Man convicted of eye-gouging had blinded before
After convicting Jordan Patrick Isle of an eye-gouging attack, a jury was told it was the second time the violent 23-year-old had destroyed the eye of a victim.
Isle is now in custody and awaiting sentence in the Christchurch District Court on May 28 when he faces the prospect of a long jail term.
He faced the jury verdicts at his latest trial with a grim calm, while his partner was left weeping alone in the public seating.
The Crown prosecutor Arpana Raj handed Judge Jane Farish the Belfast man's criminal history and a summary of facts for an assault case last year, in which the victim also lost an eye.
That led Judge Farish to tell the jurors: "Mr Isle was convicted in February last year on a charge of assault, which was lowered from a more serious charge. In that incident he had kicked the victim in the head and repeatedly punched that person. As a result, that person has lost their right eye."
She said: "So he is not a stranger to this level of violence and unfortunately, a second person has now lost their eye."
Judge Farish said she did not disagree with the jury's verdicts, finding Isle guilty on charges of assault with intent to injure and wounding with intent to cause grievous bodily harm at the end of the three-day trial.
She read Isle a first-strike warning under the system that imposes heavier penalties on people convicted of repeat serious violent offences.
She asked for a pre-sentence report for his sentencing and a victim impact report.
The jury dismissed Isle's claim that someone else was the eye-gouging attacker who "rolled" an Oxford man in an apparent drugs raid last year.
It took about three hours for the jury to find him guilty of inflicting the terrible injury - the loss of the right eye - that they witnessed when the victim gave evidence.
The defence, with counsel Tim Twomey, claimed it was not Isle who carried out the daytime attack on the 44-year-old victim as he lay in his bed.
The jury rejected Isle's own account that he was at his home in Rangiora at the time of the attack, and only went out briefly to walk to the supermarket.
The victim was adamant that it was Isle, both at the trial and immediately after the attack in August last year.
He told the court he recognised him as the figure standing in his bedroom as soon as he spoke.
The attacker punched and strangled him, and then poked his thumb into his eye.
It felt like he was trying to "scoop" out the eye, he told the trial.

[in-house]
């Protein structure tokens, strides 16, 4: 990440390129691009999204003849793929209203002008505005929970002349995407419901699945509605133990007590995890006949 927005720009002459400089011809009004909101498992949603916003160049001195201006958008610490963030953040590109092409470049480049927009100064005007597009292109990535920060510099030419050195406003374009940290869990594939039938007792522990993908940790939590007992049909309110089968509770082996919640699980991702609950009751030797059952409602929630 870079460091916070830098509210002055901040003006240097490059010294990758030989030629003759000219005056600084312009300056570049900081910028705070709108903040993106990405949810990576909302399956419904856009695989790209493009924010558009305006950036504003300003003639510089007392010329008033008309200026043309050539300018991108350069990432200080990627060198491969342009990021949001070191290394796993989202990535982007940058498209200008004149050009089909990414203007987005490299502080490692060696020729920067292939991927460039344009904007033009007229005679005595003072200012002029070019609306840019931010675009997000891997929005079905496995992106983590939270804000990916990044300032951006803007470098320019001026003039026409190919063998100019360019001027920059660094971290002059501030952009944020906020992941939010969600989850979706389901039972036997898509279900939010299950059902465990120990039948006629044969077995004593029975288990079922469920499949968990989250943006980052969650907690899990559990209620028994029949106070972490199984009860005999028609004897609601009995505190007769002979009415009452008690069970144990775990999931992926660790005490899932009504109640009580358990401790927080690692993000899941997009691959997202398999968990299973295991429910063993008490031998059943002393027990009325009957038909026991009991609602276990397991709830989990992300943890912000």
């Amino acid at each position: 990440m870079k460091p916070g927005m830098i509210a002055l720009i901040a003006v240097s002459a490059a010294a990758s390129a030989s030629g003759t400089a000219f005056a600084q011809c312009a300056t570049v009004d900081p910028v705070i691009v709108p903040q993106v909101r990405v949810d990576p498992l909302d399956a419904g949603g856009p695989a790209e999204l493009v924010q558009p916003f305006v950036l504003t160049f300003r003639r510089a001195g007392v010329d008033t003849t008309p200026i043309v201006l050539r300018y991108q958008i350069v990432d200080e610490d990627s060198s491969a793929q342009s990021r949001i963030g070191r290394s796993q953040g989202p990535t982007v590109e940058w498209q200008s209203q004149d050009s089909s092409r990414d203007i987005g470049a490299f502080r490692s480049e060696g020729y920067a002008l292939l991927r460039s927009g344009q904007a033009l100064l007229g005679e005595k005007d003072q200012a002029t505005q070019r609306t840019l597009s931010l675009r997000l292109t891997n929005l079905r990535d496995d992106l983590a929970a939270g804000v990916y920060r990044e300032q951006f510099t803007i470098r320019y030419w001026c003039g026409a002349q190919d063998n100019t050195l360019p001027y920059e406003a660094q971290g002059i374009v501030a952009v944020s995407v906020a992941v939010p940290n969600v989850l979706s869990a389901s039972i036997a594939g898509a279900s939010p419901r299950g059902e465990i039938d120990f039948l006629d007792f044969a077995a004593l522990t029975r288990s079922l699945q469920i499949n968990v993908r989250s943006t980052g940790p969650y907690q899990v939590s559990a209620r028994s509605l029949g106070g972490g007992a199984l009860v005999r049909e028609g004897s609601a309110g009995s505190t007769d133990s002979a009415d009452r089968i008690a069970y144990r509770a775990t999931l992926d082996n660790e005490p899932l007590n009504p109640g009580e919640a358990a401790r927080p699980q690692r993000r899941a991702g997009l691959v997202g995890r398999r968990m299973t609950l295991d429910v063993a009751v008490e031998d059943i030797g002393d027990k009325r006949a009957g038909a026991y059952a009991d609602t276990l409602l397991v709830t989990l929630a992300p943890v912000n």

There was ill-feeling between the two. It was described in court as a dispute over money and cannabis after Isle had lived in his housebus on the man's property for months.
He had left some time before, but the dispute continued with demands and threats by text.
Isle said that other people planned to "roll" the man with a raid to take his drugs.
The texts produced in court indicated he was keen to join that raid.
Isle said in evidence that the man had threatened his mother, partner, and children and he wanted to make him go through the painful drug withdrawals of a methamphetamine addict.
His texts, and his evidence, accused the victim of being a convicted rapist.
The victim acknowledged that conviction in the witness box - an offence that happened about 24 years ago.
Having arranged by text to take part in a serious drugs robbery, Isle told the court that he was then not picked up by the others involved, and he made no further effort to find out what was happening.
He effectively told the court he was so engrossed in playing a computer game about a zombie attack that he paid no attention when no-one arrived to pick him up to take him to the robbery.
The trial offered a glimpse into Isle's lifestyle.
He admitted he had been up for about two days, and had come home about 6am, very hungover and needing sleep.
He awoke late morning and played a zombie computer game, he said.
Isles said he went to the supermarket early afternoon to get a sports drink because he was dehydrated.
However when the police came up with a supermarket receipt that showed his partner had bought sports drink at the supermarket that morning, Isle was left lamely explaining to the jury that it was not the flavour he liked.
The Crown case was that the timings all fitted: the text messages arranging the pick-up in Rangiora, the attack in Oxford about 2pm on August 10, and Isle's appearance on the Rangiora supermarket's cameras 50 minutes later.
That was plenty of time for the events to happen, the Crown said.
Isle claimed that apart from the supermarket visit, he was at home with two other people, but neither of them were called to give evidence in his support.
Isle said he would not name the person who he believed carried out the attack because he was too scared of him and did not want to be dealt with in the same manner as the victim at Oxford.
He said the victim was also scared to name the other person he said he had seen at a car outside his house at the time of the attack.
That was not quite true. The victim said he would not name the man, not because he was scared of him but because he had no "beef" with him.